A recent post by Danielle Ofri on the New York Times‘ Well Blog is a great example of the kind of clinical narrative I hope my nursing students will be able to write–some day, if not by the end of this semester. I’m setting the bar high for my students: Ofri is a physician and a terrific writer–she edits the Bellevue Literary Review–and the Well Blog is probably one of the best known blogs with a health care focus.
What I like about her writing in this post and many others that she’s written is that she skillfully interweaves a short narrative about a clinical experience and uses it to illuminate a an important health care issue that’s recently been in the news. This particular post is newsworthy because of the recent uproar over the measles outbreak and the question of whether vaccinations should be mandatory.
I came across this today: the Social Book Project by the Institute for the Future of the Book. It looks intriguing for those interested in a CommentPress-like “social reading” annotation platform without the hassle of self-hosting. It looks very easy to set up! It won’t work, however, for .pdfs (since we were discussing this issue in reference to Jack’s project): the platform requires the uploading of a plain vanilla text in the epub format.
Hello Fellow Web Writers:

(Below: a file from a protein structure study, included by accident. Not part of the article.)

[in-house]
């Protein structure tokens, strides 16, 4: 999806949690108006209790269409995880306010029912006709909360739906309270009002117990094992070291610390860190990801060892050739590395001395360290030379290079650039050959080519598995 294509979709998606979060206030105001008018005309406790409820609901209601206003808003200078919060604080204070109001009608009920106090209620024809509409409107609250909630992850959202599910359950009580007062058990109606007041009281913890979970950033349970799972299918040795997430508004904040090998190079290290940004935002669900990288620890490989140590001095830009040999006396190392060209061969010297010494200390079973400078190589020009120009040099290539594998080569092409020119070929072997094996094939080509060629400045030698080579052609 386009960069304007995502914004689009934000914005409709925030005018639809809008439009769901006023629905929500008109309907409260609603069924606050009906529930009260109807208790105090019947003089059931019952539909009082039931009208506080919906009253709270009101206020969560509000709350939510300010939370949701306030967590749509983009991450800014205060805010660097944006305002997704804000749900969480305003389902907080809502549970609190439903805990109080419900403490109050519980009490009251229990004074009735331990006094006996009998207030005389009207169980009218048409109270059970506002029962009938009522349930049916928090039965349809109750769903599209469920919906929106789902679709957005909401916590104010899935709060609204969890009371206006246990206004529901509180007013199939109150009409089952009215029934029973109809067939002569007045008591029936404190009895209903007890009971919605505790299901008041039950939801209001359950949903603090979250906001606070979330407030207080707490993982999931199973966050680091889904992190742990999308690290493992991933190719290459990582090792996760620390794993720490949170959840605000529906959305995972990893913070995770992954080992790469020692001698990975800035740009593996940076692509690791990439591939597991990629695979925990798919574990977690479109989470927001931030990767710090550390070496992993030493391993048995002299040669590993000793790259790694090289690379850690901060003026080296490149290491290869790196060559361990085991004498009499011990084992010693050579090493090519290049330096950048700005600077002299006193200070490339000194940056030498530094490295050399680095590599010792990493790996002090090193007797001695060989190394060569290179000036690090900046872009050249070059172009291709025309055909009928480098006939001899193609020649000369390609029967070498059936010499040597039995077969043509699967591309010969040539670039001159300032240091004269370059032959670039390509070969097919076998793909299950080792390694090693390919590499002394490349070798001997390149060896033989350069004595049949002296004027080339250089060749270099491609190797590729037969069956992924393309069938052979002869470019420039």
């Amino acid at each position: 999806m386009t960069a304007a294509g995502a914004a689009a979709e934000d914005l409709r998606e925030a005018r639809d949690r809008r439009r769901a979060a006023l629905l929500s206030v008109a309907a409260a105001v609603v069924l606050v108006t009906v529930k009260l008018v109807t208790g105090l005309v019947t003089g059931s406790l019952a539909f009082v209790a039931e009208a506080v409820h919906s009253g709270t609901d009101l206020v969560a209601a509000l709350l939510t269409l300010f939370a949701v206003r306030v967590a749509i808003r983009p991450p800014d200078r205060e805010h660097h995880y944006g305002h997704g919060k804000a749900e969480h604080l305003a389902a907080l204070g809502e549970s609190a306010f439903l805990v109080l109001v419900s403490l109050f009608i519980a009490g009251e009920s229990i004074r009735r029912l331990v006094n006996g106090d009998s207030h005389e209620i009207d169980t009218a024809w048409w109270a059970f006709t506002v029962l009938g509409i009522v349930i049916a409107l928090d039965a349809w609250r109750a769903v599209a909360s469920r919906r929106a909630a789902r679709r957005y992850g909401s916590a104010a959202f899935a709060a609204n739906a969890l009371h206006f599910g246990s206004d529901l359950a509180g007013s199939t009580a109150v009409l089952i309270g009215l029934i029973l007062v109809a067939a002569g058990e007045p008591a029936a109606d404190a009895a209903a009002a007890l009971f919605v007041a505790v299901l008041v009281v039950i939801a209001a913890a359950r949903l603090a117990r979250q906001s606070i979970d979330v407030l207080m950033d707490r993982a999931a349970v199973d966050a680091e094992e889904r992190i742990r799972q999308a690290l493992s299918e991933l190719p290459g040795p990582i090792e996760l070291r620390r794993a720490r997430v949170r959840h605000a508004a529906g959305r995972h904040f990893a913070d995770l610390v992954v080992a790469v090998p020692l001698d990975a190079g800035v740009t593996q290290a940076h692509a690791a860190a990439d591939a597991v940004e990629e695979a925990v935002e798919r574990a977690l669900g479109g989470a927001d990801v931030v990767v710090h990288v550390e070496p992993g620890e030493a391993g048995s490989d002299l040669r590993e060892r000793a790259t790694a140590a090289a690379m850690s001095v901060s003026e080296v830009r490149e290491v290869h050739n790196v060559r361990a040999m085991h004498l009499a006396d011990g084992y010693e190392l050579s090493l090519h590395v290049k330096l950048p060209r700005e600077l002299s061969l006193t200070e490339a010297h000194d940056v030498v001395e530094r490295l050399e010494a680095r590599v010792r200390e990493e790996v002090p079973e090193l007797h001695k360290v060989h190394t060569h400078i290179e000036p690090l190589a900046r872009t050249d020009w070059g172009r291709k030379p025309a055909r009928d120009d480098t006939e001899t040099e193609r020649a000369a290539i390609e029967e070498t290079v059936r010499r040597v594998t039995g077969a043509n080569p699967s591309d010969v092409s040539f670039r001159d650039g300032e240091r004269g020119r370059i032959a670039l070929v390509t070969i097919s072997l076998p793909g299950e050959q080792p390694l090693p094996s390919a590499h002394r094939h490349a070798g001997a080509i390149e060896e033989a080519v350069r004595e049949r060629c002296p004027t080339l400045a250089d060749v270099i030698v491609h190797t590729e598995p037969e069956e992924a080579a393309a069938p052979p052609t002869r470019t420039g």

My project is a FITT 2014 effort to hybridize POLSC 110, “American Politics: A Historical Introduction.” This is presently a large lecture course that is supposed to have students engage with primary documents as they explore the historical development of American political institutions. In addition to being a themed survey course, we have a heavy writing requirement, and are supposed to help students fulfill a civic engagement requirement.
My co-instructor and I have been working with ways to get students more engaged with founding documents like the Constitution, the Declaration of Independence, Articles of Confederation, or speech transcripts. These are short, but students often don’t read them as carefully as we’d like.
In discussion sections, we have an ongoing problem with student participation.
In doing research for another class I’ll teach next spring, I came across a site for a course taught by my colleague, Els De Grauuw, at Baruch College. Here, she has posted an interview question, and students have interviewed people they know and posted those interviews on the course site using SoundCloud.
I think I could adapt this recording tool for my course by posting a focused question based on the sorts of reading questions that I would normally have the students write about. Perhaps in this alternative format, where students might have a chance to prepare their thoughts in advance of recording, they might be more comfortable with oral response. The traditional discussion format can be intimidating to shyer, first year students who may feel uncomfortable interjecting in a more spontaneous setting where they are surrounded by others.
Here is the link for SoundCloud